Research breakthrough creates fragrance microcapsules made from plants instead of plastic

A research breakthrough has led to the creation of entirely natural substitutes for fragrance microcapsules that biodegrade after use. 

xampla scientist in rhe lab

Creator of natural alternatives to single-use plastic, Xampla, has developed a new application for its plant-protein material to help the fragrance industry transition away from plastic microcapsules, set to be regulated under the ECHA microplastics ban. 

Xampla’s fragrance microcapsules are being designed to sustainably and seamlessly substitute their plastic counterparts. They will perform like conventional plastic safeguarding fragrance longevity and consumer experience. 

The production process uniquely requires no chemical additives meaning the microcapsules safely decompose at end of life. 

The technology has been developed by leading scientists and experts in olfactive evaluation to respond to the changing industry landscape as it prepares for new plastics regulation.  

The ECHA microplastics ban is predicted to prevent the release of up to 500,000 tonnes of microplastics over 20 years1, but will necessitate a transition away from plastic microcapsules including those used in fragrance. 

Xampla is a Cambridge University spin-out Chaired by Jeff Seabright, former Unilever Chief Sustainability Officer. It creates natural substitutes for single-use plastic with a mission to reduce marine plastic pollution. 

The technology assembles plant protein to mimic the molecular structure of spider silk, resulting in a strong, flexible and entirely natural material that performs like plastic without the environmental consequences.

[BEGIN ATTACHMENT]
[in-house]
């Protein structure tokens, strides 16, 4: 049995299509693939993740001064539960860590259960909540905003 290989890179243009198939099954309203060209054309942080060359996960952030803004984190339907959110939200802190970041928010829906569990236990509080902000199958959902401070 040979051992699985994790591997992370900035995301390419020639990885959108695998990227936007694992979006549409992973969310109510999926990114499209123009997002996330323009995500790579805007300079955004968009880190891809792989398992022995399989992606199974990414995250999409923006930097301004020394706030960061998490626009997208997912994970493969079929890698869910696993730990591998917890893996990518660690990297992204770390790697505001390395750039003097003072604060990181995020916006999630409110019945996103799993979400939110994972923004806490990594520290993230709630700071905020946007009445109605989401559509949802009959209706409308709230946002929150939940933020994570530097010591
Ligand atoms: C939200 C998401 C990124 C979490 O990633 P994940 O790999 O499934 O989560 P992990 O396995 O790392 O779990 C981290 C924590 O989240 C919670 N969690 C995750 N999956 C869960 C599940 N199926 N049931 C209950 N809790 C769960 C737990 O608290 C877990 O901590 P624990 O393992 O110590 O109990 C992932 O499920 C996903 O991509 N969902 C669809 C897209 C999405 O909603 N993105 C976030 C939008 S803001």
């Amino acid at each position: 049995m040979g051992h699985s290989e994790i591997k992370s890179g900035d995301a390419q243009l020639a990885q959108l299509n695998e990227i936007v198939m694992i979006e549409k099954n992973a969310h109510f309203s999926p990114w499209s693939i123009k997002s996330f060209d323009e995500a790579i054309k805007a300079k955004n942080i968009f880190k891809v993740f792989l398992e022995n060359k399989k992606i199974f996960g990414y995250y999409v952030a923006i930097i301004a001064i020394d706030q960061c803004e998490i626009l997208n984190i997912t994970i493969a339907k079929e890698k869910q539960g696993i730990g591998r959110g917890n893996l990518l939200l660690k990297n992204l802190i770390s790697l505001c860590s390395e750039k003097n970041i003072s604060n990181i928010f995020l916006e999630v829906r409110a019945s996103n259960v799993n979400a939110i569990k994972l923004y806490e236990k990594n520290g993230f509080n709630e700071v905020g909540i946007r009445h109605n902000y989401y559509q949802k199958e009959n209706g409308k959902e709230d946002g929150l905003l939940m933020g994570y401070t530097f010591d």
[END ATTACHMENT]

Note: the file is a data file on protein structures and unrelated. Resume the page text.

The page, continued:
Lynette Holland, Principal Scientist at Xampla, said: “Before joining Xampla I worked in fragrance development at FMCG brands for more than 20 years. I witnessed first-hand the innovations that have ensured consumers get the best possible fragrance experience from their home and personal care products. 

“Plastic pollution is one of the most pressing crises of our time. The forthcoming microplastics regulation is much needed. Plastic microcapsules cannot be created or disposed of sustainably, and we are proud that we will be able to offer the fragrance industry a solution to comply with regulation and enable the fragrance experience customers know and love.” 

For more information on Xampla visit:


About Xampla 

Xampla is a spin-out from the University of Cambridge. Its Supramolecular Engineered Protein has been developed over the past 15 years.  

It has created the world’s first plant protein material for commercial use. Its material performs like synthetic polymers, but decomposes naturally and fully without harming the environment.  

Xampla is the first UK University spin-out to be awarded B Corp status.  

Its first products will be launched later this year.

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